RPA and APIs spearheading bankers move away from legacy systems
WHEN bankers talk about digital transformation, the conversation often revolves around breaking-free from the shackles of legacy infrastructure.
The move is neither easy nor risk-free, but holding on to them is bound to prove detrimental in the long run as new-age digital banks wow customers and woo them away with exciting products delivered seamlessly.
In an interview with Tech Wire Asia, IDC Senior Research Manager Anuj Agrawal talks about the journey some of leading banks have embarked on and paints a picture of what their future might look like.
“Big banks are definitely progressing and putting efforts, resources, and money towards breaking silos that had been built over several decades, spanning multiple programming standards and technologies.
“The emergence of new technological capabilities such as Robotic Process Automation(RPA), Open Banking and APIs based partnership models have helped banks to break these silos at an accelerated pace.
According to the banker turned analyst, this transformation is a continuous process which will continue for at least three to four years till banks, especially, the large ones, disintegrate the silos they’ve built previously.
Agrawal sees tomorrow’s banks interacting with each other without meaningless friction by successfully building a large pool of APIs covering all internal and external processes.
Banks are getting bolder with tech use cases
When JP Morgan announced that it created a new digital coin (using blockchain technology) to facilitate payments, it made headlines in print and online.
However, the financial institution isn’t the first to launch a bold technology project, and it won’t be the last.
“In last few years, the banking industry has witnessed fundamental shifts in IT with regards to how data is provided and used, how functionalities are developed and deployed to end users, and what level of control customers should have.”
Agrawal is spot on with his observation, of course.
Bankers, from HSBC to Standard Chartered to ANZ are beginning to use artificial intelligence in their anti-money laundering (AML) and know your client (KYC) efforts, experiment with blockchain for trade finance and cross-border payments, and use chatbots to connect customers with bankers.
We live in a whole new world now where technology is driving bankers close to customers and bridging the gap between front-end applications and back-end systems. That’s a great start.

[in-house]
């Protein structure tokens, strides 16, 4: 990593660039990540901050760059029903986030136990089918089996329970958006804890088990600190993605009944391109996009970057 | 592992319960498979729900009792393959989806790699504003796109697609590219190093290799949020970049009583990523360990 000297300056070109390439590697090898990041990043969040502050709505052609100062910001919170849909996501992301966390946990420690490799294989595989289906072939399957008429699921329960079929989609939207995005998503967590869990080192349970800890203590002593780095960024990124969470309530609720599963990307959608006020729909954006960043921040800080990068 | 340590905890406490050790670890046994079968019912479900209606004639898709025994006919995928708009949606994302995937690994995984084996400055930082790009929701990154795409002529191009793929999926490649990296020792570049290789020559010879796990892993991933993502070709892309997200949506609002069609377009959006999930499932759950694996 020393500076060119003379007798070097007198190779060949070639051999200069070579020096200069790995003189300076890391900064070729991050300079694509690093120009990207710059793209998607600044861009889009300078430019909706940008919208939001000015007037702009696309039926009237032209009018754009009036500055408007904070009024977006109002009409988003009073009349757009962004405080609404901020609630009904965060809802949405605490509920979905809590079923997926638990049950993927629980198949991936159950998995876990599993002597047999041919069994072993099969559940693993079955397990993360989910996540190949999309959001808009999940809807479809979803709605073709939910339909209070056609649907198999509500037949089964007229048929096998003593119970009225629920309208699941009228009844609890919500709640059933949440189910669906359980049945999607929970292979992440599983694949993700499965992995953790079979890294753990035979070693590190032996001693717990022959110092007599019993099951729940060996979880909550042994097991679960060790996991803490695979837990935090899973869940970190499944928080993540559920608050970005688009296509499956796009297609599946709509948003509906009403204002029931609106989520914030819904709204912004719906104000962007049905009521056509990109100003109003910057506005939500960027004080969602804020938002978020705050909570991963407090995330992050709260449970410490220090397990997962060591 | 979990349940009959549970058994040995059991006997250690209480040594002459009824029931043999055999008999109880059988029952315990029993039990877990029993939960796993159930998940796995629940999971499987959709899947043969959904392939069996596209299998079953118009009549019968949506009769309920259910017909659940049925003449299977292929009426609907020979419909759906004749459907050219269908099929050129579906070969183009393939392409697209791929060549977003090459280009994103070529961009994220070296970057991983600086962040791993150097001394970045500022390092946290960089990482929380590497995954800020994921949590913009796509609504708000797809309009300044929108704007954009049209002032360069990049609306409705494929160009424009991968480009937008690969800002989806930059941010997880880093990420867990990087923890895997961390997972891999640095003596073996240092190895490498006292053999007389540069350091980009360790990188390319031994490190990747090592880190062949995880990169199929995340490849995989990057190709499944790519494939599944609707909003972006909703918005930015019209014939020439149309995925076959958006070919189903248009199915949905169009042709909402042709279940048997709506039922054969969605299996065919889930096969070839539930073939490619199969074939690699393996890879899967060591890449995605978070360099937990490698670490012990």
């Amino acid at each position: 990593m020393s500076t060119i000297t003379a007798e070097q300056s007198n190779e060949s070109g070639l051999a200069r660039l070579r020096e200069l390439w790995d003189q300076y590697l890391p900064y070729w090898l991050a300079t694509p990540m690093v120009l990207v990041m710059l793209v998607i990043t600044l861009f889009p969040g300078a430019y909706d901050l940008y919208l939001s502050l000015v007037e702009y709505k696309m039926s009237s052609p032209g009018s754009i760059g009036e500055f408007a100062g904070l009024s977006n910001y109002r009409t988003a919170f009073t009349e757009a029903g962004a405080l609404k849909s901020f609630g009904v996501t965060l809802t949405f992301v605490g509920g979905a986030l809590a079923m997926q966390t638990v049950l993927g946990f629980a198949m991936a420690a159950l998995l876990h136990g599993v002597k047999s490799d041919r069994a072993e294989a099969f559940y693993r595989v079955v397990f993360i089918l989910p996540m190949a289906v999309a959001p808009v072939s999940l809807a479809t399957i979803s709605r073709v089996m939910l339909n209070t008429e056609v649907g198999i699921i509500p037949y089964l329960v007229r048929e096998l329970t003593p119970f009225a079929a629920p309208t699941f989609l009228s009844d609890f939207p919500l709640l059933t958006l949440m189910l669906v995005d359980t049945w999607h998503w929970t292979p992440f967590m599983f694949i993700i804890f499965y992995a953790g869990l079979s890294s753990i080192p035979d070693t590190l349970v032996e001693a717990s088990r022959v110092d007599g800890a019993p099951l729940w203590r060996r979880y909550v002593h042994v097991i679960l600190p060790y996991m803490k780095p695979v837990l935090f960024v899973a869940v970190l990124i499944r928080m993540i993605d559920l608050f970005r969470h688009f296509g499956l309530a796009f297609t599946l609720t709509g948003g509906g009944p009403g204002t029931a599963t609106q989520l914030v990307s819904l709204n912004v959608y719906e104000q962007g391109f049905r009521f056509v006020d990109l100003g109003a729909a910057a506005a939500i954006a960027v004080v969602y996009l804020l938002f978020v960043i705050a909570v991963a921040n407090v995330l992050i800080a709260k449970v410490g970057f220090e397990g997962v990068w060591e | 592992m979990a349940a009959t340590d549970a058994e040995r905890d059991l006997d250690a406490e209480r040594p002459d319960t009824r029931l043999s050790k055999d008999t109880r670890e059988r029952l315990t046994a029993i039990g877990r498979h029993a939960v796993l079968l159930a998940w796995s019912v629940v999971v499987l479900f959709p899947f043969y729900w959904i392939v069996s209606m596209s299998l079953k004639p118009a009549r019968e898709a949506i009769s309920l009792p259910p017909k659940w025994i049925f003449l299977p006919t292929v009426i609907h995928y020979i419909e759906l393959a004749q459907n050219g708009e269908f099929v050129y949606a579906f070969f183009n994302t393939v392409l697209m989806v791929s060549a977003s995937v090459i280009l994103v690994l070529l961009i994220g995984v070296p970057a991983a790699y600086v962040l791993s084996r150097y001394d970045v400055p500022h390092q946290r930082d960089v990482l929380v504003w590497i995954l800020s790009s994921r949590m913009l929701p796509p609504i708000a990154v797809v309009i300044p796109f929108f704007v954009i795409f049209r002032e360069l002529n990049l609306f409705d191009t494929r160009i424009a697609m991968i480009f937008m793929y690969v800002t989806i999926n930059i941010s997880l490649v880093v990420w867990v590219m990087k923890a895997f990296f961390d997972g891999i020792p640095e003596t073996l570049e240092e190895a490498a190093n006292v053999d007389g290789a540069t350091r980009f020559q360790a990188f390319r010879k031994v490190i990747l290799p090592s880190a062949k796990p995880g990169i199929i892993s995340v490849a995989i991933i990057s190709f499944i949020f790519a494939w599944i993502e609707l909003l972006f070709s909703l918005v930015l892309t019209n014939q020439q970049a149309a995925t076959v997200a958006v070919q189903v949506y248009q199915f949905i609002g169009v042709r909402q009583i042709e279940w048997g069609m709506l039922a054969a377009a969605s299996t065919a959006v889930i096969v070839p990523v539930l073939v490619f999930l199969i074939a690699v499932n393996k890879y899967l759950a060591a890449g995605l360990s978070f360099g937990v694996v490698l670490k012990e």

IDC sees banks battling with legacy systems, but it also sees a massive shift where bankers are thinking about how existing IT architecture can be made ready to accommodate the changing requirements without losing control.
“This very need to change has caused banks to consider moving enterprise and business applications using new technologies such as blockchain, AI, and RPA as a way to future proof their technological capabilities.”
Invisible and frictionless — a recurring theme
Agrawal made a bold statement during the interview: “The future of banking will be both invisible and frictionless.”
The conversation that followed was similar to the one Tech Wire Asia had with Tune Protect Group’s Chief Digital & Marketing Officer (CDMO) Loh Ben Jern earlier this year who explained that the future of insurance needs to be invisible.
“Industry needs to be re-invented. The future of insurance is very much invisible. Going digital is the only option for insurers, and the vision for this future state of insurance is only possible if the industry learns to collect data and use technology efficiently and intelligently,” said Loh.
Diving back into banking, Agrawal explained that in the future, IDC believes consumers will not depend on banking platforms like mobile banking and internet banking or physical infrastructures such as branch and ATMs for transactions or any other banking activities.
Further, since banking will be real-time in the future, it is expected that it will be wrapped around activities without customers technically transacting as they do today.
Banks must focus on building in this invisibility, but Agrawal cautions that its impact is expected to be limited to the retail segment of the banking industry.
“The corporate segment will still need some hand-holding and physical infrastructure support for large and complex products such as structured or complex credit products.”
As per IDC’s estimate, worldwide financial services IT spending is expected to reach US$500 billion in 2021, with bankers contributing to 57 percent of the value of the forecast.
Bankers are definitely carving out budgets to make the transition to digital and the progress we see is only the tip of the iceberg. More interesting innovations and a more integrated future state are right around the corner.